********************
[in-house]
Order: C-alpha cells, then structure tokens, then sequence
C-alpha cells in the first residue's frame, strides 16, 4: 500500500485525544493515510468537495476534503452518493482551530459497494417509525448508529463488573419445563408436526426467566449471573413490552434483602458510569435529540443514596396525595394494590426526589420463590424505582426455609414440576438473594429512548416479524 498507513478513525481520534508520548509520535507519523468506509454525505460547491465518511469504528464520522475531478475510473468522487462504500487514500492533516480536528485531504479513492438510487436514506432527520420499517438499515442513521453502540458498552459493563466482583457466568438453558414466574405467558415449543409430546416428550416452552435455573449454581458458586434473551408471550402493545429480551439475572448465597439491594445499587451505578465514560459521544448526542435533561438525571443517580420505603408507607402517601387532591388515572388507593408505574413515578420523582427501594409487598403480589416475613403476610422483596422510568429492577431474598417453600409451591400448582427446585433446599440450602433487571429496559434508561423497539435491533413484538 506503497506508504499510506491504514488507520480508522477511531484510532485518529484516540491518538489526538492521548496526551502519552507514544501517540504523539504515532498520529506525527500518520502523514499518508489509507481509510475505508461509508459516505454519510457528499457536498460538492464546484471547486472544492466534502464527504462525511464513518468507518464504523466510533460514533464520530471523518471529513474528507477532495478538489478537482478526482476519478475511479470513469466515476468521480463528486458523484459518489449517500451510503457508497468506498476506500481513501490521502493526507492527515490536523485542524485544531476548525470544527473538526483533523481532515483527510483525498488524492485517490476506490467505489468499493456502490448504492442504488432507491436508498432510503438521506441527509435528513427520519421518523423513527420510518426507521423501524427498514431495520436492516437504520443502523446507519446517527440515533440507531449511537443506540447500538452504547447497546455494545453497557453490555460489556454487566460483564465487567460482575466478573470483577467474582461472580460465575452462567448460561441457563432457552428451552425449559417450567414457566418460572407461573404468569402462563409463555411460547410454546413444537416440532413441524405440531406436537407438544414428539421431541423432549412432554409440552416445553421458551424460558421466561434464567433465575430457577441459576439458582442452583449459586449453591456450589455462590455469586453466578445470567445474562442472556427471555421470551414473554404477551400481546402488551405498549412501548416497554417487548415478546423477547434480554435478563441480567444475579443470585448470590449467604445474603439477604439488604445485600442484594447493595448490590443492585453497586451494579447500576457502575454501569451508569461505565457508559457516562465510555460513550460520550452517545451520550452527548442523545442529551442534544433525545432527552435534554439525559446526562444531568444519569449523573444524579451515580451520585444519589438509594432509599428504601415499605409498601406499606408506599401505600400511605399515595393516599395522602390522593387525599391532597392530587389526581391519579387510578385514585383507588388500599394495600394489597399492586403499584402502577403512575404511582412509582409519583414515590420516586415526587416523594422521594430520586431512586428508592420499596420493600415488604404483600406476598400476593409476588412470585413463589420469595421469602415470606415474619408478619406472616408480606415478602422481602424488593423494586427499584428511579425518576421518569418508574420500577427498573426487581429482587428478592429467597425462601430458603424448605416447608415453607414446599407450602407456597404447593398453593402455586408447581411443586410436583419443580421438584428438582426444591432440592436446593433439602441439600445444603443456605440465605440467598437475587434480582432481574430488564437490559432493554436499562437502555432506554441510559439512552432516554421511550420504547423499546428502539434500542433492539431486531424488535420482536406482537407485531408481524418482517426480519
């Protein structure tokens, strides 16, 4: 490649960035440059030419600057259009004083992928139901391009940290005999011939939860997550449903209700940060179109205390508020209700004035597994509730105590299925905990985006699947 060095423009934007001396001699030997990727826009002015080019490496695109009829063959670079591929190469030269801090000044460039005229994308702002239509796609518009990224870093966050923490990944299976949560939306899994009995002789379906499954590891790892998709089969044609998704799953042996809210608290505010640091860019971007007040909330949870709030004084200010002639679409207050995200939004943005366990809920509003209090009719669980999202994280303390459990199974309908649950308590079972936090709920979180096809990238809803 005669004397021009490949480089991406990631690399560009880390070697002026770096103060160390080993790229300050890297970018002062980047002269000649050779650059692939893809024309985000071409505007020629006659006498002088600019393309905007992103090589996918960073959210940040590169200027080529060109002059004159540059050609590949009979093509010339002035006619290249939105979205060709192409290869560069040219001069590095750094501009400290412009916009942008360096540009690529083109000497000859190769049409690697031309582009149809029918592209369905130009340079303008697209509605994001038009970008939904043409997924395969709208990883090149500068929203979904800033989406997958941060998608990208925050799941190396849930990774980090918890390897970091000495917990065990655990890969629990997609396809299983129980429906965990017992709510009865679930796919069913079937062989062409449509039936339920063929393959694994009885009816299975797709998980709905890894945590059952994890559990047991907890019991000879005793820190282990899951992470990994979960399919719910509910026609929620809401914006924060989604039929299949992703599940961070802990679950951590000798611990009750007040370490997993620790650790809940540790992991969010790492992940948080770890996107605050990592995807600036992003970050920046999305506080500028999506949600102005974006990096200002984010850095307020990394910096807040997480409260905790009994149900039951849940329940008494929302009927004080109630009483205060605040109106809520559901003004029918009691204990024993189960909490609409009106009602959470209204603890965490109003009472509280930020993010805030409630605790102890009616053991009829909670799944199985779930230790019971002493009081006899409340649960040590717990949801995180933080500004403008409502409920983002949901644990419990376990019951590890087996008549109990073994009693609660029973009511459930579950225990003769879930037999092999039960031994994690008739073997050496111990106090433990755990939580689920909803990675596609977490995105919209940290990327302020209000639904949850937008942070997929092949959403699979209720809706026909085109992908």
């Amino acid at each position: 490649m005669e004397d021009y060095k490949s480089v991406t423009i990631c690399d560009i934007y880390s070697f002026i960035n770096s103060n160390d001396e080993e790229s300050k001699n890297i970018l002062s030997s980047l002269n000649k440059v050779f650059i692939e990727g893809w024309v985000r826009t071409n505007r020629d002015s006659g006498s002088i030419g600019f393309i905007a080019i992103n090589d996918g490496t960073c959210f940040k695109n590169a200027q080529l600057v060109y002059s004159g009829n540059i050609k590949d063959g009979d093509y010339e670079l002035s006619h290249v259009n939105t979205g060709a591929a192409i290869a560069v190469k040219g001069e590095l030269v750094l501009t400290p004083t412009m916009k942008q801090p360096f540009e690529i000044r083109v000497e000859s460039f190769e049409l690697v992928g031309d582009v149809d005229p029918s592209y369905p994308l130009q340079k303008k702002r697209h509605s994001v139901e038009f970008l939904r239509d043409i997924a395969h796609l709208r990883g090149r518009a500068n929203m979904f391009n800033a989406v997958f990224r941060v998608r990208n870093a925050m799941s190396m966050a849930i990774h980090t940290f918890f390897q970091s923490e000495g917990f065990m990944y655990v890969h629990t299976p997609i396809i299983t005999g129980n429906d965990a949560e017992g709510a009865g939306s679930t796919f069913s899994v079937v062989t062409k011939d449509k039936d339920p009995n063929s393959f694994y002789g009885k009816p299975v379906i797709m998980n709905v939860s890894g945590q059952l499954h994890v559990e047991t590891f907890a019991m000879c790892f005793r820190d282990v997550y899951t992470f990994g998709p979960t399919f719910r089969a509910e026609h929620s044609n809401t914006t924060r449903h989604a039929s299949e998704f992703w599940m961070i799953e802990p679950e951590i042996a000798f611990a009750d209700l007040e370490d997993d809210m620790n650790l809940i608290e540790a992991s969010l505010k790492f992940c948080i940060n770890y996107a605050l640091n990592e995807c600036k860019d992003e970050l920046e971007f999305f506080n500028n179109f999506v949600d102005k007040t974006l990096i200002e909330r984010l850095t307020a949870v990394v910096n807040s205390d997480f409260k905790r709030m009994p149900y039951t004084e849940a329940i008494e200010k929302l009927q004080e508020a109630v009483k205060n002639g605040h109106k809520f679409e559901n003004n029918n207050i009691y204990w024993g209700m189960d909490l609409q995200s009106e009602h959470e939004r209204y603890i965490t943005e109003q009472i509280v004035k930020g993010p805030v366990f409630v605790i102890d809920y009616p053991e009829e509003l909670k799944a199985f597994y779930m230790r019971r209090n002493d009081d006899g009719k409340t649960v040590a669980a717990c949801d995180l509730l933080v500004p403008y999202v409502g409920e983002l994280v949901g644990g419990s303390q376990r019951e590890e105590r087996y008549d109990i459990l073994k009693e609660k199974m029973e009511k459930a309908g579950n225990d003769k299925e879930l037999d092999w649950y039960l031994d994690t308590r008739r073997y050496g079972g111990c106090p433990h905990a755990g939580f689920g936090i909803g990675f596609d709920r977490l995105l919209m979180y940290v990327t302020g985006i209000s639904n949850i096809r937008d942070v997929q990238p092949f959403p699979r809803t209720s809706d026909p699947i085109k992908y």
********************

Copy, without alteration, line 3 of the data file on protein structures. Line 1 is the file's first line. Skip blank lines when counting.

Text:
C-alpha cells in the first residue's frame, strides 16, 4: 500500500485525544493515510468537495476534503452518493482551530459497494417509525448508529463488573419445563408436526426467566449471573413490552434483602458510569435529540443514596396525595394494590426526589420463590424505582426455609414440576438473594429512548416479524 498507513478513525481520534508520548509520535507519523468506509454525505460547491465518511469504528464520522475531478475510473468522487462504500487514500492533516480536528485531504479513492438510487436514506432527520420499517438499515442513521453502540458498552459493563466482583457466568438453558414466574405467558415449543409430546416428550416452552435455573449454581458458586434473551408471550402493545429480551439475572448465597439491594445499587451505578465514560459521544448526542435533561438525571443517580420505603408507607402517601387532591388515572388507593408505574413515578420523582427501594409487598403480589416475613403476610422483596422510568429492577431474598417453600409451591400448582427446585433446599440450602433487571429496559434508561423497539435491533413484538 506503497506508504499510506491504514488507520480508522477511531484510532485518529484516540491518538489526538492521548496526551502519552507514544501517540504523539504515532498520529506525527500518520502523514499518508489509507481509510475505508461509508459516505454519510457528499457536498460538492464546484471547486472544492466534502464527504462525511464513518468507518464504523466510533460514533464520530471523518471529513474528507477532495478538489478537482478526482476519478475511479470513469466515476468521480463528486458523484459518489449517500451510503457508497468506498476506500481513501490521502493526507492527515490536523485542524485544531476548525470544527473538526483533523481532515483527510483525498488524492485517490476506490467505489468499493456502490448504492442504488432507491436508498432510503438521506441527509435528513427520519421518523423513527420510518426507521423501524427498514431495520436492516437504520443502523446507519446517527440515533440507531449511537443506540447500538452504547447497546455494545453497557453490555460489556454487566460483564465487567460482575466478573470483577467474582461472580460465575452462567448460561441457563432457552428451552425449559417450567414457566418460572407461573404468569402462563409463555411460547410454546413444537416440532413441524405440531406436537407438544414428539421431541423432549412432554409440552416445553421458551424460558421466561434464567433465575430457577441459576439458582442452583449459586449453591456450589455462590455469586453466578445470567445474562442472556427471555421470551414473554404477551400481546402488551405498549412501548416497554417487548415478546423477547434480554435478563441480567444475579443470585448470590449467604445474603439477604439488604445485600442484594447493595448490590443492585453497586451494579447500576457502575454501569451508569461505565457508559457516562465510555460513550460520550452517545451520550452527548442523545442529551442534544433525545432527552435534554439525559446526562444531568444519569449523573444524579451515580451520585444519589438509594432509599428504601415499605409498601406499606408506599401505600400511605399515595393516599395522602390522593387525599391532597392530587389526581391519579387510578385514585383507588388500599394495600394489597399492586403499584402502577403512575404511582412509582409519583414515590420516586415526587416523594422521594430520586431512586428508592420499596420493600415488604404483600406476598400476593409476588412470585413463589420469595421469602415470606415474619408478619406472616408480606415478602422481602424488593423494586427499584428511579425518576421518569418508574420500577427498573426487581429482587428478592429467597425462601430458603424448605416447608415453607414446599407450602407456597404447593398453593402455586408447581411443586410436583419443580421438584428438582426444591432440592436446593433439602441439600445444603443456605440465605440467598437475587434480582432481574430488564437490559432493554436499562437502555432506554441510559439512552432516554421511550420504547423499546428502539434500542433492539431486531424488535420482536406482537407485531408481524418482517426480519